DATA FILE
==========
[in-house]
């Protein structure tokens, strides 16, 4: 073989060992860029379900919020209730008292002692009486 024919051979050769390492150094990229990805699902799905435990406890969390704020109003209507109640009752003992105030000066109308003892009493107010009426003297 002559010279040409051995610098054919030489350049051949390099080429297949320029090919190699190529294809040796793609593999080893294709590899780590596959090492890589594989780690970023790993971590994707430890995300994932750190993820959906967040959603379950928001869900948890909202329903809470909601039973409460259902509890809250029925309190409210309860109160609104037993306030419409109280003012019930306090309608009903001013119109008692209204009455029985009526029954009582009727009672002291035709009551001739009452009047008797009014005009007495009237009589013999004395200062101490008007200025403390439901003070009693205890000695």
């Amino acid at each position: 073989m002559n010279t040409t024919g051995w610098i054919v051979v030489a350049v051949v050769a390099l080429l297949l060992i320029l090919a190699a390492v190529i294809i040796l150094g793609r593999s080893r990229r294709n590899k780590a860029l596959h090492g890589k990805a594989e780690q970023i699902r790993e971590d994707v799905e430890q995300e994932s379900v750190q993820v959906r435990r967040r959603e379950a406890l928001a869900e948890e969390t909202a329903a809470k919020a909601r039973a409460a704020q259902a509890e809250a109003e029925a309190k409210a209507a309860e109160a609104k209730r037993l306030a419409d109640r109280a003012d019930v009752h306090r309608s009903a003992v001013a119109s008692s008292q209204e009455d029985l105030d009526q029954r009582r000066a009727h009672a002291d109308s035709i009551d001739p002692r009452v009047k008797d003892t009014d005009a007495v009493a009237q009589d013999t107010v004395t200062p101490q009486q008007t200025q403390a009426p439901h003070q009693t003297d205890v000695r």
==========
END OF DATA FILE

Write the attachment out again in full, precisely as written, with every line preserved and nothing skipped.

[in-house]
């Protein structure tokens, strides 16, 4: 073989060992860029379900919020209730008292002692009486 024919051979050769390492150094990229990805699902799905435990406890969390704020109003209507109640009752003992105030000066109308003892009493107010009426003297 002559010279040409051995610098054919030489350049051949390099080429297949320029090919190699190529294809040796793609593999080893294709590899780590596959090492890589594989780690970023790993971590994707430890995300994932750190993820959906967040959603379950928001869900948890909202329903809470909601039973409460259902509890809250029925309190409210309860109160609104037993306030419409109280003012019930306090309608009903001013119109008692209204009455029985009526029954009582009727009672002291035709009551001739009452009047008797009014005009007495009237009589013999004395200062101490008007200025403390439901003070009693205890000695």
């Amino acid at each position: 073989m002559n010279t040409t024919g051995w610098i054919v051979v030489a350049v051949v050769a390099l080429l297949l060992i320029l090919a190699a390492v190529i294809i040796l150094g793609r593999s080893r990229r294709n590899k780590a860029l596959h090492g890589k990805a594989e780690q970023i699902r790993e971590d994707v799905e430890q995300e994932s379900v750190q993820v959906r435990r967040r959603e379950a406890l928001a869900e948890e969390t909202a329903a809470k919020a909601r039973a409460a704020q259902a509890e809250a109003e029925a309190k409210a209507a309860e109160a609104k209730r037993l306030a419409d109640r109280a003012d019930v009752h306090r309608s009903a003992v001013a119109s008692s008292q209204e009455d029985l105030d009526q029954r009582r000066a009727h009672a002291d109308s035709i009551d001739p002692r009452v009047k008797d003892t009014d005009a007495v009493a009237q009589d013999t107010v004395t200062p101490q009486q008007t200025q403390a009426p439901h003070q009693t003297d205890v000695r």